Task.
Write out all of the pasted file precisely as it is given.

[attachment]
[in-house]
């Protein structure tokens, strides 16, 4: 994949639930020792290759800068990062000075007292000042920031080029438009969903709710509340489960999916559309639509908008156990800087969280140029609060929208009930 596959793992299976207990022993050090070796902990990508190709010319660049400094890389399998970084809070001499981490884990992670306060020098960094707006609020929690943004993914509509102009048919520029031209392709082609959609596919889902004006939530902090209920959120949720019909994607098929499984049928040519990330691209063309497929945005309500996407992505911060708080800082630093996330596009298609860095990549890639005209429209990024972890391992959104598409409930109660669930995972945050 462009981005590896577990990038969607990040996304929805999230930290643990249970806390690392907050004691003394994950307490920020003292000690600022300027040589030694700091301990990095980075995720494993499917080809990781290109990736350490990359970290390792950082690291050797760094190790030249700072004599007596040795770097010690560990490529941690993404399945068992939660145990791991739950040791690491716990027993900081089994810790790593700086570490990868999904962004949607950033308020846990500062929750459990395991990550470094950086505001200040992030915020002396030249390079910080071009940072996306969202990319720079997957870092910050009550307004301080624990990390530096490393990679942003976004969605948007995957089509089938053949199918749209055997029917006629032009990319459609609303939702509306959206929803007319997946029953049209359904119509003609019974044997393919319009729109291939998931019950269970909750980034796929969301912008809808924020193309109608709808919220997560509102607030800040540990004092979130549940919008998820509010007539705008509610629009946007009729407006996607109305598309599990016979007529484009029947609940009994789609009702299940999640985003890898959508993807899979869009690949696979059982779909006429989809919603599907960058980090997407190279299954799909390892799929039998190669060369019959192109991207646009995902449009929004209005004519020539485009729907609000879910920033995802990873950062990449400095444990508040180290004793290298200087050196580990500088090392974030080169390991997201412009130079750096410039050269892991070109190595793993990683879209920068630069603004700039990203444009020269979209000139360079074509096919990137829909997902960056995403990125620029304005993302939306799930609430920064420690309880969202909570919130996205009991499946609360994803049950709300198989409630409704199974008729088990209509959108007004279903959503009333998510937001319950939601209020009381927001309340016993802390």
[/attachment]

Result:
[in-house]
């Protein structure tokens, strides 16, 4: 994949639930020792290759800068990062000075007292000042920031080029438009969903709710509340489960999916559309639509908008156990800087969280140029609060929208009930 596959793992299976207990022993050090070796902990990508190709010319660049400094890389399998970084809070001499981490884990992670306060020098960094707006609020929690943004993914509509102009048919520029031209392709082609959609596919889902004006939530902090209920959120949720019909994607098929499984049928040519990330691209063309497929945005309500996407992505911060708080800082630093996330596009298609860095990549890639005209429209990024972890391992959104598409409930109660669930995972945050 462009981005590896577990990038969607990040996304929805999230930290643990249970806390690392907050004691003394994950307490920020003292000690600022300027040589030694700091301990990095980075995720494993499917080809990781290109990736350490990359970290390792950082690291050797760094190790030249700072004599007596040795770097010690560990490529941690993404399945068992939660145990791991739950040791690491716990027993900081089994810790790593700086570490990868999904962004949607950033308020846990500062929750459990395991990550470094950086505001200040992030915020002396030249390079910080071009940072996306969202990319720079997957870092910050009550307004301080624990990390530096490393990679942003976004969605948007995957089509089938053949199918749209055997029917006629032009990319459609609303939702509306959206929803007319997946029953049209359904119509003609019974044997393919319009729109291939998931019950269970909750980034796929969301912008809808924020193309109608709808919220997560509102607030800040540990004092979130549940919008998820509010007539705008509610629009946007009729407006996607109305598309599990016979007529484009029947609940009994789609009702299940999640985003890898959508993807899979869009690949696979059982779909006429989809919603599907960058980090997407190279299954799909390892799929039998190669060369019959192109991207646009995902449009929004209005004519020539485009729907609000879910920033995802990873950062990449400095444990508040180290004793290298200087050196580990500088090392974030080169390991997201412009130079750096410039050269892991070109190595793993990683879209920068630069603004700039990203444009020269979209000139360079074509096919990137829909997902960056995403990125620029304005993302939306799930609430920064420690309880969202909570919130996205009991499946609360994803049950709300198989409630409704199974008729088990209509959108007004279903959503009333998510937001319950939601209020009381927001309340016993802390």